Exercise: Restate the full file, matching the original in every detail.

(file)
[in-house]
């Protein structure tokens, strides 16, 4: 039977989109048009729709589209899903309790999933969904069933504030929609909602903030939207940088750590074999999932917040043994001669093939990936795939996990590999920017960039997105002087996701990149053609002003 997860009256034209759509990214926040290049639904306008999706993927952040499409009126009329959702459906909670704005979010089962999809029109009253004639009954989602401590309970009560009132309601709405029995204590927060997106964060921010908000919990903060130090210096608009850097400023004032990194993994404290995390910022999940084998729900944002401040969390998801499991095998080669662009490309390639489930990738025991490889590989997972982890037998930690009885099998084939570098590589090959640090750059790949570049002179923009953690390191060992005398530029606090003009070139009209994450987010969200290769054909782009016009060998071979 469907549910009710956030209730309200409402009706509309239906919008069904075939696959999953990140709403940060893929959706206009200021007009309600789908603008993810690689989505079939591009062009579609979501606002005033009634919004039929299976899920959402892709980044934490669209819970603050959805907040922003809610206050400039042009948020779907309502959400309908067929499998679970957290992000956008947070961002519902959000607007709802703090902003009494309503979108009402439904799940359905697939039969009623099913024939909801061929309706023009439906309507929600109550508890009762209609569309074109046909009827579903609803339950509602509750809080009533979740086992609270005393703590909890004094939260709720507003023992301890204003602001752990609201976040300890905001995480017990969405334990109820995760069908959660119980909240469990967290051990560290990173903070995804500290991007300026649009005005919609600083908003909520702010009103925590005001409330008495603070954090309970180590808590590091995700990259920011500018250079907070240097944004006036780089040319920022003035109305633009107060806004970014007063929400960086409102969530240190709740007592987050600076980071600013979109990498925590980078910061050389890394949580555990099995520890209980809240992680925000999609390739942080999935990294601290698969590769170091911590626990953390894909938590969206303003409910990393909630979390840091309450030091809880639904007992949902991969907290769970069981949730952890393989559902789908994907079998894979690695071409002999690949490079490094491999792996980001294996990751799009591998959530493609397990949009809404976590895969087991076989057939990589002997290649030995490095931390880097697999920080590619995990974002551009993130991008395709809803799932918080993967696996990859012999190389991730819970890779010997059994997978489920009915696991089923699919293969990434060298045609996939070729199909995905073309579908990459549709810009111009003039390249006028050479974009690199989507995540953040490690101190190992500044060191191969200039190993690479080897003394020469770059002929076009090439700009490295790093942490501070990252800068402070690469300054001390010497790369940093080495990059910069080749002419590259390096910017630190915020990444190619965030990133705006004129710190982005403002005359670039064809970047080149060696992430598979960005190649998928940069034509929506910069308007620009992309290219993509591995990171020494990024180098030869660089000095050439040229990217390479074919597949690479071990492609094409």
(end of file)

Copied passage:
[in-house]
């Protein structure tokens, strides 16, 4: 039977989109048009729709589209899903309790999933969904069933504030929609909602903030939207940088750590074999999932917040043994001669093939990936795939996990590999920017960039997105002087996701990149053609002003 997860009256034209759509990214926040290049639904306008999706993927952040499409009126009329959702459906909670704005979010089962999809029109009253004639009954989602401590309970009560009132309601709405029995204590927060997106964060921010908000919990903060130090210096608009850097400023004032990194993994404290995390910022999940084998729900944002401040969390998801499991095998080669662009490309390639489930990738025991490889590989997972982890037998930690009885099998084939570098590589090959640090750059790949570049002179923009953690390191060992005398530029606090003009070139009209994450987010969200290769054909782009016009060998071979 469907549910009710956030209730309200409402009706509309239906919008069904075939696959999953990140709403940060893929959706206009200021007009309600789908603008993810690689989505079939591009062009579609979501606002005033009634919004039929299976899920959402892709980044934490669209819970603050959805907040922003809610206050400039042009948020779907309502959400309908067929499998679970957290992000956008947070961002519902959000607007709802703090902003009494309503979108009402439904799940359905697939039969009623099913024939909801061929309706023009439906309507929600109550508890009762209609569309074109046909009827579903609803339950509602509750809080009533979740086992609270005393703590909890004094939260709720507003023992301890204003602001752990609201976040300890905001995480017990969405334990109820995760069908959660119980909240469990967290051990560290990173903070995804500290991007300026649009005005919609600083908003909520702010009103925590005001409330008495603070954090309970180590808590590091995700990259920011500018250079907070240097944004006036780089040319920022003035109305633009107060806004970014007063929400960086409102969530240190709740007592987050600076980071600013979109990498925590980078910061050389890394949580555990099995520890209980809240992680925000999609390739942080999935990294601290698969590769170091911590626990953390894909938590969206303003409910990393909630979390840091309450030091809880639904007992949902991969907290769970069981949730952890393989559902789908994907079998894979690695071409002999690949490079490094491999792996980001294996990751799009591998959530493609397990949009809404976590895969087991076989057939990589002997290649030995490095931390880097697999920080590619995990974002551009993130991008395709809803799932918080993967696996990859012999190389991730819970890779010997059994997978489920009915696991089923699919293969990434060298045609996939070729199909995905073309579908990459549709810009111009003039390249006028050479974009690199989507995540953040490690101190190992500044060191191969200039190993690479080897003394020469770059002929076009090439700009490295790093942490501070990252800068402070690469300054001390010497790369940093080495990059910069080749002419590259390096910017630190915020990444190619965030990133705006004129710190982005403002005359670039064809970047080149060696992430598979960005190649998928940069034509929506910069308007620009992309290219993509591995990171020494990024180098030869660089000095050439040229990217390479074919597949690479071990492609094409």